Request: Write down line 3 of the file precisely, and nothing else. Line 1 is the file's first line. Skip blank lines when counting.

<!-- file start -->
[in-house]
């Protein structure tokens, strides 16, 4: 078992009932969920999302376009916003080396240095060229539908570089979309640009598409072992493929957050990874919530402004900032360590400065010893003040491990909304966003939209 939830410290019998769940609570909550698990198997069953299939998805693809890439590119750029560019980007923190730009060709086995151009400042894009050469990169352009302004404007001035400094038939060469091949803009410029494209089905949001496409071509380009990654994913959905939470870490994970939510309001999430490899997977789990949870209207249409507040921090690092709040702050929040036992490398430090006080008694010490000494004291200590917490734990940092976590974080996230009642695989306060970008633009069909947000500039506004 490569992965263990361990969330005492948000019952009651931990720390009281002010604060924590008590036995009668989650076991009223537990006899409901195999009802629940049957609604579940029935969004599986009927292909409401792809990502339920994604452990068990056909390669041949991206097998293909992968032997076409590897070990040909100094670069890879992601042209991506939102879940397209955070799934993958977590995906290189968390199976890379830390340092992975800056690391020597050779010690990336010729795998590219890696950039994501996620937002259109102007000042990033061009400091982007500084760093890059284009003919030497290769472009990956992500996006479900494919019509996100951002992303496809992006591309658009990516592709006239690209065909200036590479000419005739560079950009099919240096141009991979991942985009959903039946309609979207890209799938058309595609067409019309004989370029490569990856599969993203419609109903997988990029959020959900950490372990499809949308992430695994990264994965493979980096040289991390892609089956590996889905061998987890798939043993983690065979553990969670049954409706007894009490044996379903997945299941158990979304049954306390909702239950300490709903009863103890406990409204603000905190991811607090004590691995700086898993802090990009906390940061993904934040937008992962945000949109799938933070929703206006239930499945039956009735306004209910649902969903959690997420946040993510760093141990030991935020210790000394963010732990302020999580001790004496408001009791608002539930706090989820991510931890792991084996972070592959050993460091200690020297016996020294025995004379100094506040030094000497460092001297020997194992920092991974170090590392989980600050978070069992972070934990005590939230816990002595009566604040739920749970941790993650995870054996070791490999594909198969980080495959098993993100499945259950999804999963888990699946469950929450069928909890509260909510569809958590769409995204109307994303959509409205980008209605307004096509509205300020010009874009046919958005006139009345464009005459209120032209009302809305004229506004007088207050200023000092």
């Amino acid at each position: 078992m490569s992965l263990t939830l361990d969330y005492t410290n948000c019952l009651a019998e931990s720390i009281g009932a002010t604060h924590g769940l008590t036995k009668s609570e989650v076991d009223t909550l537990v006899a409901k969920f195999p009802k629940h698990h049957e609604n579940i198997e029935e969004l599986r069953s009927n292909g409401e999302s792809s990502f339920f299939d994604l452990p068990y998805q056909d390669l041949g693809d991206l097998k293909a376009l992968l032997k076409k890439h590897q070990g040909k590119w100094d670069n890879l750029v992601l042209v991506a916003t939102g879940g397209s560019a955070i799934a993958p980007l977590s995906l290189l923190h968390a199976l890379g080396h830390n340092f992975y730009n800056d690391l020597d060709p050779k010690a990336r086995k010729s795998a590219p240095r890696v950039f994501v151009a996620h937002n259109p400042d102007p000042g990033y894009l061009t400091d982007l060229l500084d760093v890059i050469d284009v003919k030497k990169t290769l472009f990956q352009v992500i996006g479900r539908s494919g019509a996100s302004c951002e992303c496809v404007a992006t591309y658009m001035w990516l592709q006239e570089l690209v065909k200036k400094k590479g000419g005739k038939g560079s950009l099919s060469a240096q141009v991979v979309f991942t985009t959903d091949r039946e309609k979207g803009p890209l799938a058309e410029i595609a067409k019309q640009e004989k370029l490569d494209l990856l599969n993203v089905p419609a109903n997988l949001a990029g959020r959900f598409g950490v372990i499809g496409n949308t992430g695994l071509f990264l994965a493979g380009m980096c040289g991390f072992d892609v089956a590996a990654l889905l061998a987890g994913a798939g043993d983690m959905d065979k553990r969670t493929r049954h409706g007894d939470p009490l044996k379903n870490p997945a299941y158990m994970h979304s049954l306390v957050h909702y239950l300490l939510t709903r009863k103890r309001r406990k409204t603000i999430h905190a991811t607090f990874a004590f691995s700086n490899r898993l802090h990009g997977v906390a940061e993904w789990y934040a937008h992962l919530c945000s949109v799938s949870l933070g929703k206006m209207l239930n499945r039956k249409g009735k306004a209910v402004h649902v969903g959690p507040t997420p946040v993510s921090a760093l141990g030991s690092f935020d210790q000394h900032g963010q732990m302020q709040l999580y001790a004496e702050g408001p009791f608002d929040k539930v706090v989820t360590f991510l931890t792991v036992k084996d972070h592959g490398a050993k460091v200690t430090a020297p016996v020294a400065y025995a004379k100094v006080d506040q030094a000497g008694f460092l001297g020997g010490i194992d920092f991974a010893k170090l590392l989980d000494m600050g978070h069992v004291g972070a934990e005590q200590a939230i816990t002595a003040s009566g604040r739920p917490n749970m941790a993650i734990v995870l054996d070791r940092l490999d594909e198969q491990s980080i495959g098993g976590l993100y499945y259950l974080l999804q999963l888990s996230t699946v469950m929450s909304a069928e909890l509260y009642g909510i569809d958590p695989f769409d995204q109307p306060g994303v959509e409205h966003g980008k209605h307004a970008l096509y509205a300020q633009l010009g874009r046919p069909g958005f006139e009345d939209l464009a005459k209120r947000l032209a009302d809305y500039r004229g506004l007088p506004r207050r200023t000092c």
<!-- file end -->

């Amino acid at each position: 078992m490569s992965l263990t939830l361990d969330y005492t410290n948000c019952l009651a019998e931990s720390i009281g009932a002010t604060h924590g769940l008590t036995k009668s609570e989650v076991d009223t909550l537990v006899a409901k969920f195999p009802k629940h698990h049957e609604n579940i198997e029935e969004l599986r069953s009927n292909g409401e999302s792809s990502f339920f299939d994604l452990p068990y998805q056909d390669l041949g693809d991206l097998k293909a376009l992968l032997k076409k890439h590897q070990g040909k590119w100094d670069n890879l750029v992601l042209v991506a916003t939102g879940g397209s560019a955070i799934a993958p980007l977590s995906l290189l923190h968390a199976l890379g080396h830390n340092f992975y730009n800056d690391l020597d060709p050779k010690a990336r086995k010729s795998a590219p240095r890696v950039f994501v151009a996620h937002n259109p400042d102007p000042g990033y894009l061009t400091d982007l060229l500084d760093v890059i050469d284009v003919k030497k990169t290769l472009f990956q352009v992500i996006g479900r539908s494919g019509a996100s302004c951002e992303c496809v404007a992006t591309y658009m001035w990516l592709q006239e570089l690209v065909k200036k400094k590479g000419g005739k038939g560079s950009l099919s060469a240096q141009v991979v979309f991942t985009t959903d091949r039946e309609k979207g803009p890209l799938a058309e410029i595609a067409k019309q640009e004989k370029l490569d494209l990856l599969n993203v089905p419609a109903n997988l949001a990029g959020r959900f598409g950490v372990i499809g496409n949308t992430g695994l071509f990264l994965a493979g380009m980096c040289g991390f072992d892609v089956a590996a990654l889905l061998a987890g994913a798939g043993d983690m959905d065979k553990r969670t493929r049954h409706g007894d939470p009490l044996k379903n870490p997945a299941y158990m994970h979304s049954l306390v957050h909702y239950l300490l939510t709903r009863k103890r309001r406990k409204t603000i999430h905190a991811t607090f990874a004590f691995s700086n490899r898993l802090h990009g997977v906390a940061e993904w789990y934040a937008h992962l919530c945000s949109v799938s949870l933070g929703k206006m209207l239930n499945r039956k249409g009735k306004a209910v402004h649902v969903g959690p507040t997420p946040v993510s921090a760093l141990g030991s690092f935020d210790q000394h900032g963010q732990m302020q709040l999580y001790a004496e702050g408001p009791f608002d929040k539930v706090v989820t360590f991510l931890t792991v036992k084996d972070h592959g490398a050993k460091v200690t430090a020297p016996v020294a400065y025995a004379k100094v006080d506040q030094a000497g008694f460092l001297g020997g010490i194992d920092f991974a010893k170090l590392l989980d000494m600050g978070h069992v004291g972070a934990e005590q200590a939230i816990t002595a003040s009566g604040r739920p917490n749970m941790a993650i734990v995870l054996d070791r940092l490999d594909e198969q491990s980080i495959g098993g976590l993100y499945y259950l974080l999804q999963l888990s996230t699946v469950m929450s909304a069928e909890l509260y009642g909510i569809d958590p695989f769409d995204q109307p306060g994303v959509e409205h966003g980008k209605h307004a970008l096509y509205a300020q633009l010009g874009r046919p069909g958005f006139e009345d939209l464009a005459k209120r947000l032209a009302d809305y500039r004229g506004l007088p506004r207050r200023t000092c």